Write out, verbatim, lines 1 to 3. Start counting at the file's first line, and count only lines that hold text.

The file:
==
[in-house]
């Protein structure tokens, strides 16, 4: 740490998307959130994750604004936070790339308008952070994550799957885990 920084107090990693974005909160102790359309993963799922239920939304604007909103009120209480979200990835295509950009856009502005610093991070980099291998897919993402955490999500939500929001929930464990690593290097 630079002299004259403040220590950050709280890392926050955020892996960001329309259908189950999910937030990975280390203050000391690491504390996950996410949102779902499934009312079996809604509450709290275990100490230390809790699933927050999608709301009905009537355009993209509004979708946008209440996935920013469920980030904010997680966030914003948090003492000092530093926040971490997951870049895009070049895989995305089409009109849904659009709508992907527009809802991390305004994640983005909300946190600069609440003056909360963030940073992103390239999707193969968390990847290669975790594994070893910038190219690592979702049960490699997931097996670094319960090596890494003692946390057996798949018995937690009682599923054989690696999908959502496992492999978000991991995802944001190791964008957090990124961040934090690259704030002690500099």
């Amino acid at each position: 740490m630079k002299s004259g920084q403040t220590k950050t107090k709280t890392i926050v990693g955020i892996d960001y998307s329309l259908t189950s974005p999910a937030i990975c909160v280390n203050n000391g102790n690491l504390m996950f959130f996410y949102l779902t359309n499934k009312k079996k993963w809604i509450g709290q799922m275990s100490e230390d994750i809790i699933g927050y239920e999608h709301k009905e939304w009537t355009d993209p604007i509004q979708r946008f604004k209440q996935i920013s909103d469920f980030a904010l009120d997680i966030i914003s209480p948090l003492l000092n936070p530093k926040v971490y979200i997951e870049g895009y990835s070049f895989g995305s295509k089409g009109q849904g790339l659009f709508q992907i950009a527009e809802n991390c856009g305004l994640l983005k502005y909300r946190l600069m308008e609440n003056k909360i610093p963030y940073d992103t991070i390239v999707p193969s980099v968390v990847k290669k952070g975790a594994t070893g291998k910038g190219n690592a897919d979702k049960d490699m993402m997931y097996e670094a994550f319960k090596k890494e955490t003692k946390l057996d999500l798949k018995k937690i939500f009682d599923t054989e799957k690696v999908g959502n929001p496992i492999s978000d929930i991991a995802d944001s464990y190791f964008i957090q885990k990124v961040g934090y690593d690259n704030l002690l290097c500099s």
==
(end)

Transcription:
[in-house]
């Protein structure tokens, strides 16, 4: 740490998307959130994750604004936070790339308008952070994550799957885990 920084107090990693974005909160102790359309993963799922239920939304604007909103009120209480979200990835295509950009856009502005610093991070980099291998897919993402955490999500939500929001929930464990690593290097 630079002299004259403040220590950050709280890392926050955020892996960001329309259908189950999910937030990975280390203050000391690491504390996950996410949102779902499934009312079996809604509450709290275990100490230390809790699933927050999608709301009905009537355009993209509004979708946008209440996935920013469920980030904010997680966030914003948090003492000092530093926040971490997951870049895009070049895989995305089409009109849904659009709508992907527009809802991390305004994640983005909300946190600069609440003056909360963030940073992103390239999707193969968390990847290669975790594994070893910038190219690592979702049960490699997931097996670094319960090596890494003692946390057996798949018995937690009682599923054989690696999908959502496992492999978000991991995802944001190791964008957090990124961040934090690259704030002690500099």
């Amino acid at each position: 740490m630079k002299s004259g920084q403040t220590k950050t107090k709280t890392i926050v990693g955020i892996d960001y998307s329309l259908t189950s974005p999910a937030i990975c909160v280390n203050n000391g102790n690491l504390m996950f959130f996410y949102l779902t359309n499934k009312k079996k993963w809604i509450g709290q799922m275990s100490e230390d994750i809790i699933g927050y239920e999608h709301k009905e939304w009537t355009d993209p604007i509004q979708r946008f604004k209440q996935i920013s909103d469920f980030a904010l009120d997680i966030i914003s209480p948090l003492l000092n936070p530093k926040v971490y979200i997951e870049g895009y990835s070049f895989g995305s295509k089409g009109q849904g790339l659009f709508q992907i950009a527009e809802n991390c856009g305004l994640l983005k502005y909300r946190l600069m308008e609440n003056k909360i610093p963030y940073d992103t991070i390239v999707p193969s980099v968390v990847k290669k952070g975790a594994t070893g291998k910038g190219n690592a897919d979702k049960d490699m993402m997931y097996e670094a994550f319960k090596k890494e955490t003692k946390l057996d999500l798949k018995k937690i939500f009682d599923t054989e799957k690696v999908g959502n929001p496992i492999s978000d929930i991991a995802d944001s464990y190791f964008i957090q885990k990124v961040g934090y690593d690259n704030l002690l290097c500099s």